Alas, we saw the last Fringe presentation of All Aboard The Marriage Hearse. You can vote for the show for awards, and perhaps it will come back for an encore performance.

Attention Programmers! Take the Fringe Programming Challenge! Scheduling your shows at the Fringe can be a pain in the …. I’m trying to solve the problem for next year, so take a look at my specs for a Fringe scheduling app. Can you write it?

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Ob. Disclaimer: I am not a trained theatre critic; I am, however, a regular theatre audience member. I’ve been attending live theatre and concerts in Los Angeles since 1972; I’ve been writing up my thoughts on theatre (and the shows I see) since 2004. I do not have theatre training (I’m a computer security specialist), but have learned a lot about theatre over my many years of attending theatre and talking to talented professionals. I pay for all my tickets unless otherwise noted. I am not compensated by anyone for doing these writeups in any way, shape, or form. I currently subscribe at Cabrillo Music Theatre (FB) and the  Hollywood Pantages (FB); my subscription at  The Colony Theatre (FB) has gone dormant, and REP East (FB) has seemingly gone dark for 2016. Through my theatre attendance I have made friends with cast, crew, and producers, but I do strive to not let those relationships color my writing (with one exception: when writing up children’s production, I focus on the positive — one gains nothing except bad karma by raking a child over the coals).  I believe in telling you about the shows I see to help you form your opinion; it is up to you to determine the weight you give my writeups.

Upcoming Shows: Ah, June. Wonderful June. June is the Hollywood Fringe Festival (FB), and I’ve already written about the shows I plan to see, as well as suggestions to the Fringe regarding viewing the audience as a customer. Our Fringe/June schedule is as follows (for shows in the past, ✍ indicates writeup is in progress; ✒ indicates writeup is complete and links to the writeup):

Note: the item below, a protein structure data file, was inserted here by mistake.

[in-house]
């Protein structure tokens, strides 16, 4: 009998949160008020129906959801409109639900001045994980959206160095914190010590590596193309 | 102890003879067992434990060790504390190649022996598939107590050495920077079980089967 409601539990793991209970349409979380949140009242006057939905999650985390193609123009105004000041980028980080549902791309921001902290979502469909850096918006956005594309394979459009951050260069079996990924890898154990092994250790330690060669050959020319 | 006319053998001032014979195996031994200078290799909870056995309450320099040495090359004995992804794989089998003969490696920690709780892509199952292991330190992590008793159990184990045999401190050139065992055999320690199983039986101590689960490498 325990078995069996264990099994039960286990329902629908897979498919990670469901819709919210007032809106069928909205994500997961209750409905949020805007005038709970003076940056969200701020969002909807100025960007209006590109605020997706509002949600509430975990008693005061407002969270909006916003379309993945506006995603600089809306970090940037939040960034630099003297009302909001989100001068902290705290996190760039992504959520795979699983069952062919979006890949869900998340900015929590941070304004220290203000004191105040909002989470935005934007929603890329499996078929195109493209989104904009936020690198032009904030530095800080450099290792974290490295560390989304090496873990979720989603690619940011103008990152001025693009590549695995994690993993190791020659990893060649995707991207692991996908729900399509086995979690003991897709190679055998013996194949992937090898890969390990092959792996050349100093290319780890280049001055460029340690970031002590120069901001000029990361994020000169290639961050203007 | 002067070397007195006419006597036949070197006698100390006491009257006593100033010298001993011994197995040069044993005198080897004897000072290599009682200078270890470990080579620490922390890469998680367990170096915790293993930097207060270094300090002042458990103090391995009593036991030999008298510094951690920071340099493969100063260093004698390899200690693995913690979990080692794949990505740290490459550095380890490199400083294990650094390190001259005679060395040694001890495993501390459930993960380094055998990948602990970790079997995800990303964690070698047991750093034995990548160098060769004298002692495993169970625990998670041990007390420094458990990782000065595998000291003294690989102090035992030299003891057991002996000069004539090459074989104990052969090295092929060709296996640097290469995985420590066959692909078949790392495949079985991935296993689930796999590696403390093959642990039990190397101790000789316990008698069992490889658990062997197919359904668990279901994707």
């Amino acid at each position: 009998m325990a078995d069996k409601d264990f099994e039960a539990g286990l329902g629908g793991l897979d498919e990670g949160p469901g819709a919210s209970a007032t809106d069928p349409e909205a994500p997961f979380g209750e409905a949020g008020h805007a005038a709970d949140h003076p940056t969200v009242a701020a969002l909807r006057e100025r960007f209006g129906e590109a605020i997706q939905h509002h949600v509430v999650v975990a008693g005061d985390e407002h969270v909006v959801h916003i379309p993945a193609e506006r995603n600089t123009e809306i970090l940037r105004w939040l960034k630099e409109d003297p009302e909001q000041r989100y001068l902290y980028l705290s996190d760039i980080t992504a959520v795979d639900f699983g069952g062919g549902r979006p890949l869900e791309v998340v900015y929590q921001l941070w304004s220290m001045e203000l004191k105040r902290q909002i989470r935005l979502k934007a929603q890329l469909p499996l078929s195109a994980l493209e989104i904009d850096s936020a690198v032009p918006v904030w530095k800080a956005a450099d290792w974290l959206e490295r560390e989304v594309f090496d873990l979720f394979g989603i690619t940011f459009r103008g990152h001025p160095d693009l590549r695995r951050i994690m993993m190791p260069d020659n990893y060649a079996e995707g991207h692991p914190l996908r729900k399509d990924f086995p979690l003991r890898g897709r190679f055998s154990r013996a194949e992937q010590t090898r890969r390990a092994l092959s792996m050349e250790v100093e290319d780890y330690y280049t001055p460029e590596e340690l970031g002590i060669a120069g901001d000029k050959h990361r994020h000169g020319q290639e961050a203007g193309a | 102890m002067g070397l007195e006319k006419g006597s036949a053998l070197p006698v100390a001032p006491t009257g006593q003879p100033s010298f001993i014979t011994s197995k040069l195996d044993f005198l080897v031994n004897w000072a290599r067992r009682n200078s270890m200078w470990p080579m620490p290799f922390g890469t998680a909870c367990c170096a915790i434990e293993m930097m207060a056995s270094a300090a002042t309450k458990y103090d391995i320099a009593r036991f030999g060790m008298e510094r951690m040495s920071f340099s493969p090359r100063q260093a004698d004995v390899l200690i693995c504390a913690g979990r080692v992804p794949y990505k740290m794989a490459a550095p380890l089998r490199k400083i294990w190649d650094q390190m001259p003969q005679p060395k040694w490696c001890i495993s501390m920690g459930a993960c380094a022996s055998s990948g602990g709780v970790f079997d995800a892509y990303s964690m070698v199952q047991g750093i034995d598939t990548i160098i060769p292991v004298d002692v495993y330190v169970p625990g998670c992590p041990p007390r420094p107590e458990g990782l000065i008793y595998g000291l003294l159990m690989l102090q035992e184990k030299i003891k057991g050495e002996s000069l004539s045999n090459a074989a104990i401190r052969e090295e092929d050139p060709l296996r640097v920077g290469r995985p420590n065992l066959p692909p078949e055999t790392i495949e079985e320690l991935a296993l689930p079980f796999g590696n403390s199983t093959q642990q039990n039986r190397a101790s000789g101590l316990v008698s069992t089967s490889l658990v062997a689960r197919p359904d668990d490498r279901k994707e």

Whew. July brings us back to conventional theatre, with Beautiful at the  Hollywood Pantages (FB) and the Western Corps Connection (FB) the first weekend, Grey Gardens at the Ahmanson Theatre (FB); the second weekend, The Little Mermaid at  Cabrillo Music Theatre (FB); the third weekend, Weird Al Yankovic at the Hollywood Bowl (FB) and Operaworks (FB) Opera Re-Constructed at CSUN; the fourth weekend, a mid-week Hollywood Bowl (FB) concert of Wynton Marsalis and Aaron Copeland, and … currently nothing for the weekend. As of right now, August is completely open. One weekend has a bar mitzvah, and there are a few holds for show, but nothing is booked. Late August may see us looking at shows down San Diego/Escondido for one weekend. The best of the shows available — or at least the most interesting — is Titanic from Moonlight Stages. September is similarly mostly hold dates at this point. As always, I’m keeping my eyes open for interesting productions mentioned on sites such as Bitter-Lemons, and Musicals in LA, as well as productions I see on Goldstar, LA Stage Tix, Plays411 or that are sent to me by publicists or the venues themselves.